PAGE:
Confessions of a Laid-off Lawyer

Just Your Average Joe Blogging Away His Debt—In One Year or Less

Ain’t Missin’ You At All

with 3 comments

Total Black: $3,253.08
Total Red: $270,855.95

Yesterday Officemate asked whether I missed New York.  I laughed and paused for a moment to scan my feelings and consider the question.  The answer: not really.  Sorry New York, I ain’t missin’ you at all. 

This past Thursday I called one of the other law clerks and said that I wanted to go out for drinks.  I had just gotten paid so I, of course, wanted to imbibe a bit and relax.  Somehow we ended up on her couch with her boyfriend cooking for us.  Not exactly what I had planned but a nice enough start to the evening.  While there I received a text from Daughter and her boyfriend.  A new restaurant and bar opened about three minutes from my apartment (they’re staying with Lord & Lady still); they asked if I wanted to meet them there.  I said that I couldn’t because I was with the other law clerk.  Two hours later I texted Daughter on my drive back to find out if they were still there.  They were.  So I stopped by as well.  Had a few beers and a great dinner.  Then drove the three minutes back up the hill to my apartment.

On Friday I telephoned my mother to let her know I got paid—and also to check whether she needed me to send any of my paycheck just yet.  She said not yet.  She was a bit peeved that I hadn’t called the day prior to let her know I got paid.  But she relaxed once I explained the course of my Thursday: check arrived around noon, about three hours in two banks cashing the check and then setting up an account, back to work for a few before food and drinks with Other Law Clerk (best I can think of at the moment for a name) and then more food and drinks with Daughter and her boyfriend.  My mother then commented that she’s happy I’m doing well here and observed that I’ve socialized more in the month or so that I’ve been here than I did in New York.

Interesting point.  And even more interesting given that Officemate had asked a few hours earlier whether I missed New York.

Honestly I thought I would.  And to be even more honest, as I drove home after work on Friday, windows down, a warm breeze whizzing through the car, Lady Gaga blasting on the radio (it was actually an NPR segment), I did have a tinge of nostalgia.  The breeze whizzing through the car wasn’t from the Hudson and I wasn’t heading to some fancy club.  I was going back to my apartment to change into the island uniform: shorts and a t-shirt, and then drive down the road to that same watering hole as the night prior.  I was meeting up with Neighbor Clerk—another law clerk, this one from Baltimore who had just started about a month before me and is co-clerk to Other Law Clerk.  Not the same as New York.  But New York is New York, of course, and there’s nothing else like it.  You never feel cooler or more chic than when in Manhattan, well dressed, sippin’ a cocktail in some snazzy bar, a rooftop one all the better.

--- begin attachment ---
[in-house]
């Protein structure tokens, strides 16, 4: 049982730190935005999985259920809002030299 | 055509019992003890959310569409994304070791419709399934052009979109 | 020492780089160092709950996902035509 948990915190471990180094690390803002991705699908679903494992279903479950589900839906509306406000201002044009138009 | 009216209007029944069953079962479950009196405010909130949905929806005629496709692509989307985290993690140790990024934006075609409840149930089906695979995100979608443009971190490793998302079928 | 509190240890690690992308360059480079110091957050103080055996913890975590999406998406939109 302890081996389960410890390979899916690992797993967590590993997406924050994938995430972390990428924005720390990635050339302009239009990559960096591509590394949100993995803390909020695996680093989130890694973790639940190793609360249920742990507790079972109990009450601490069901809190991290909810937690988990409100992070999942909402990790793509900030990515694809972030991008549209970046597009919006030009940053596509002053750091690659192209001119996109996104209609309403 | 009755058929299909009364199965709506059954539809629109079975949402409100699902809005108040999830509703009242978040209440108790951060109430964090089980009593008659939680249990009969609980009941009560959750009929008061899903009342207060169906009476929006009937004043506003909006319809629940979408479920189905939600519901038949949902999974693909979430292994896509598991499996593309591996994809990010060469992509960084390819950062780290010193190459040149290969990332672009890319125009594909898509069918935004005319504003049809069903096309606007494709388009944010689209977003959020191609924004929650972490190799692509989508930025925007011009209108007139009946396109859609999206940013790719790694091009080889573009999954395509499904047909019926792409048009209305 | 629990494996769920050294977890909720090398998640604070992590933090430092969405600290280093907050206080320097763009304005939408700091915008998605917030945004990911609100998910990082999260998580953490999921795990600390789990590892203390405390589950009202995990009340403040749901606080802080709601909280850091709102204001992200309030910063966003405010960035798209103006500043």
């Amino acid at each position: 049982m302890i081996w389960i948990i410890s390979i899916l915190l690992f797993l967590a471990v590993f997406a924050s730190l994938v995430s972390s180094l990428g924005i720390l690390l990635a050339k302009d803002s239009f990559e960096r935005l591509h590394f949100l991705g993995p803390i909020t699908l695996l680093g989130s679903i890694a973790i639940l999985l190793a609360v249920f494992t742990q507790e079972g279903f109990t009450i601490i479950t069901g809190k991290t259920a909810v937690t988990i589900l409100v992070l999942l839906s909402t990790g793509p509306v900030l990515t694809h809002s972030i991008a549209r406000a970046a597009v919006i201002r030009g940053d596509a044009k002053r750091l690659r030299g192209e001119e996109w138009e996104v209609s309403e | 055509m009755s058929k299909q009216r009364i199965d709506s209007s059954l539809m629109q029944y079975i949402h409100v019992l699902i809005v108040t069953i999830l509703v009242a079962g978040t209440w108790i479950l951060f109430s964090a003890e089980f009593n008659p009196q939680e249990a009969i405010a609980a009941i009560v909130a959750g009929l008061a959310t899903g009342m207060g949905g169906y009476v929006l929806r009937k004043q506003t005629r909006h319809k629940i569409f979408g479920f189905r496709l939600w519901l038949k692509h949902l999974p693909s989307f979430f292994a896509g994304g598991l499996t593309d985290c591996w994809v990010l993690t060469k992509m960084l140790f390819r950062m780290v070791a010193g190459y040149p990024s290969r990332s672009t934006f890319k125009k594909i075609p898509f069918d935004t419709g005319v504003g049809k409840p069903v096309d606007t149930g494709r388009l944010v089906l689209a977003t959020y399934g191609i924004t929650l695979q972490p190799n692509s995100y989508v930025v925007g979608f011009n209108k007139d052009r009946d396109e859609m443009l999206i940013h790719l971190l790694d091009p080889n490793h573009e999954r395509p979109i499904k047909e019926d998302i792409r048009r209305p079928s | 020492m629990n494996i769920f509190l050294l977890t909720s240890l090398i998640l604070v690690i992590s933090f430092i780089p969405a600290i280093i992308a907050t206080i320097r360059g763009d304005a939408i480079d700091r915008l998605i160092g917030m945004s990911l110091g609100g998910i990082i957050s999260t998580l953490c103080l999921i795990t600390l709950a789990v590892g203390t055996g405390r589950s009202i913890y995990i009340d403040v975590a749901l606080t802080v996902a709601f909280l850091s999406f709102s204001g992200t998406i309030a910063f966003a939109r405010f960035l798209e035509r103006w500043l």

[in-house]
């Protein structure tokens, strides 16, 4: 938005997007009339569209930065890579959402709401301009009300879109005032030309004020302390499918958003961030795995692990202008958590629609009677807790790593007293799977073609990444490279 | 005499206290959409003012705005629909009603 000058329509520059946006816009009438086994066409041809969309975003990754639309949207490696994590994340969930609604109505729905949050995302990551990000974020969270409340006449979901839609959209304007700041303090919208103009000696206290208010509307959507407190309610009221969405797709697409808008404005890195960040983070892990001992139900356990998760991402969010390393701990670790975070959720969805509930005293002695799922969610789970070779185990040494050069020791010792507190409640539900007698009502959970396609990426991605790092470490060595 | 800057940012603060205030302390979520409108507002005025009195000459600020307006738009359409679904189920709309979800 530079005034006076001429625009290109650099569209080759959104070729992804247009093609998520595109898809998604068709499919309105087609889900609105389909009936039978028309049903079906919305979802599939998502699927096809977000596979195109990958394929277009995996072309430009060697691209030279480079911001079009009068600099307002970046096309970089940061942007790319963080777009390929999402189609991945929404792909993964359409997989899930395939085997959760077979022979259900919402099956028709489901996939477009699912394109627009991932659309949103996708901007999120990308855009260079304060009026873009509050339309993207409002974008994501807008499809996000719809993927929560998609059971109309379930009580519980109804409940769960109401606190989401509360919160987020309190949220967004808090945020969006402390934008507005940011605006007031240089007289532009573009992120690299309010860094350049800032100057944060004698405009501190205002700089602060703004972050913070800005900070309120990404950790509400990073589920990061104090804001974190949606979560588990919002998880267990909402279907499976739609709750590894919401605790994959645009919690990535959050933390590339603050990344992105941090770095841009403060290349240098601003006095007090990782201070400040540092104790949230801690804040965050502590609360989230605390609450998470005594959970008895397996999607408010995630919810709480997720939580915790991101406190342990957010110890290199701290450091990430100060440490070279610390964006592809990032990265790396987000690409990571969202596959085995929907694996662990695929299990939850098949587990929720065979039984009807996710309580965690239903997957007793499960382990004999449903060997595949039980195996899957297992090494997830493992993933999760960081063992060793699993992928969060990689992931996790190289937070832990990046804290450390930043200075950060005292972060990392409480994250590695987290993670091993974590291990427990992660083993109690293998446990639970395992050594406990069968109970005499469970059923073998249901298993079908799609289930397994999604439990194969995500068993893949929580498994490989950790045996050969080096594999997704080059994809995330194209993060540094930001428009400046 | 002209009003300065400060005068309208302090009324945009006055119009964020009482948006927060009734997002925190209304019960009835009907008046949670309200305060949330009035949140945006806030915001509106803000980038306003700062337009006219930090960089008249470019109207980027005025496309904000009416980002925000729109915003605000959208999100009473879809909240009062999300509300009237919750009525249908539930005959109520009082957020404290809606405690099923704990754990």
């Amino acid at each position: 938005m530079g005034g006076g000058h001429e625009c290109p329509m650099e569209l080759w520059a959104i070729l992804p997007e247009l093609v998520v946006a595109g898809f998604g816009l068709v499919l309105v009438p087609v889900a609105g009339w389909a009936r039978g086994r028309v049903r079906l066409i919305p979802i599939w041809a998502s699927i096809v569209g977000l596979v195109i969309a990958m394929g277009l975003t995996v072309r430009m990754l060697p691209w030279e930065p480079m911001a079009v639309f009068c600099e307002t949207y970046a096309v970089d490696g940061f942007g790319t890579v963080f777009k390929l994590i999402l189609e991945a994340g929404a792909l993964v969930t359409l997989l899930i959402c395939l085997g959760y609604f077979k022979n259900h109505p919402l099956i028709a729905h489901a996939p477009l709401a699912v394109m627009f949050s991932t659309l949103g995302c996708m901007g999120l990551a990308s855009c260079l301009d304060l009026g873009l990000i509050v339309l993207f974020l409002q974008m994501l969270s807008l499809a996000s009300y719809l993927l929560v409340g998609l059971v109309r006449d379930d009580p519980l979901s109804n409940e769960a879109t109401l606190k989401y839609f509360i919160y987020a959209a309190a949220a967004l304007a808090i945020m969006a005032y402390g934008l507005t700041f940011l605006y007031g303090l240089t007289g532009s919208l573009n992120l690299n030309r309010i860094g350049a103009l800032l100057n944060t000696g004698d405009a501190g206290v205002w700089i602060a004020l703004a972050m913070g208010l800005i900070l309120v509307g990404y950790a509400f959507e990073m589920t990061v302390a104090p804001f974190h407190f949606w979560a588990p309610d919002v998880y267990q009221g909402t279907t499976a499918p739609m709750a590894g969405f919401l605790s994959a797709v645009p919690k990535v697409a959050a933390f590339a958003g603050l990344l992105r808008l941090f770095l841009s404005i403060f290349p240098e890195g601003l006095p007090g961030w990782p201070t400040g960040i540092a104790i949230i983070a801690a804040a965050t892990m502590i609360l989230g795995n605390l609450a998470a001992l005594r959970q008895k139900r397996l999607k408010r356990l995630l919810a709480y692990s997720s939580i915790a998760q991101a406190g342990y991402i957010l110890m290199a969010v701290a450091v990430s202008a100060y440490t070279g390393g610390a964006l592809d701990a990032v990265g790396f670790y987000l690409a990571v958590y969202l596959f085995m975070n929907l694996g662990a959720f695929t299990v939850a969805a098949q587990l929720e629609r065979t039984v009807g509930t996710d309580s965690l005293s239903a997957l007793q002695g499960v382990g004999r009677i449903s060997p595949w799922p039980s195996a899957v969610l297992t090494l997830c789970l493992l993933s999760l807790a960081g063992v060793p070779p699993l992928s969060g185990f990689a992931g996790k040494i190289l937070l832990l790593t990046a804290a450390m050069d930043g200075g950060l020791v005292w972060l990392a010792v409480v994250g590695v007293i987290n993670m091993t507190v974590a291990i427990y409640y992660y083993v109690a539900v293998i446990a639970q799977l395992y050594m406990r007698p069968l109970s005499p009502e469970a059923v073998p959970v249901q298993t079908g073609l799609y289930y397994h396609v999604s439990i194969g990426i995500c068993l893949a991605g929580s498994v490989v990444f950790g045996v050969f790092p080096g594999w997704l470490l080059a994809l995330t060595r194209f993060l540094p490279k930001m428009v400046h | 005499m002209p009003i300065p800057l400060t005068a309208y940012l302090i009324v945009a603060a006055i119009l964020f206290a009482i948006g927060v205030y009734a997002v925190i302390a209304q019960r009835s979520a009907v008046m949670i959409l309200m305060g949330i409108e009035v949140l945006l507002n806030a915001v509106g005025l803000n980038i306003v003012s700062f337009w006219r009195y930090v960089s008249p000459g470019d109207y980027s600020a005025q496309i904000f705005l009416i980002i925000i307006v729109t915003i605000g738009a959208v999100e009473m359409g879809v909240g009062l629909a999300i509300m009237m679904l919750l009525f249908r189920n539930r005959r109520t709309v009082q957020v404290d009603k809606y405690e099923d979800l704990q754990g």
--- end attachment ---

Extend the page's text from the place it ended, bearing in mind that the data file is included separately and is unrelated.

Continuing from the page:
But New York is tough too.  Perhaps it’s all the millions of people around that trick you into feeling like you’re not alone.  And if you’re not alone, you don’t have to make time to be with others.  We work with others.  We pass thousands of others on the street or in the subways.  So much so that we wish they could just disappear, if only for a second.  Solitude!  But many people in New York forget to take time to get to know each other.  And what time they do take is often disjointed: an hour or two at a club one night; then a few hours months later at someone’s birthday party perhaps; maybe a coffee in Midtown for a half-hour.  In the four years I lived in New York I think I had six guests visit me in two different apartments: only two of whom lived in New York.  The other four stayed with me during visits to the city.

I don’t mean to disparage the city or its people.  Hell I was one of ’em just six weeks ago.  Just that there’s something about New York that I can’t put my finger on that causes the people there to live apart from one another.  Maybe it’s because they’re packed on top of each other.  Literally.  Or maybe it’s just me.  When I arrived in New York I had at least a handful of friends there.  By the time I left I had none.  Most had moved on.  Some I just lost touch with over the four years.  Hard to call someone a “friend” when you don’t see each other, don’t email, and don’t talk on the phone.  And I suppose I should also add don’t text.  If that’s a friend, then I have millions.

Glad I’m down here.  Not sure how long Life will keep me here but I’m glad it whisked me out of New York.  That city was wearing me down.  Funny though that it was only in the last few months of my stint there that I started to make friends and get out.  Odd that Life picked that moment to pluck me out and plop me here.

Written by Laid-off Lawyer

July 17, 2010 at 21:36

3 Responses

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  1. New York is impersonal; it allows someone to connect anonymously then disappear and disconnect. Relationships are less important when they are changed easily and without consequence.

    set me up

    July 18, 2010 at 10:13

  2. I was just checking back with your blog. Yep, you still owe a boatload. Life is finite. I’m still offering the unsolicited advice about debtors anonymous; they have online and phone meetings.

    Are you going to quietly disappear the “Countdown to 8/9/2010” ticker under the picture?

    All the best.


    July 19, 2010 at 09:11

  3. Personally, I think the whole ‘get counseling/support group for your issue’ angle sucks.
    The dude has been unemployed and Rome wasn’t built in a day…give him time, he seems to be working on it.


    July 19, 2010 at 22:40

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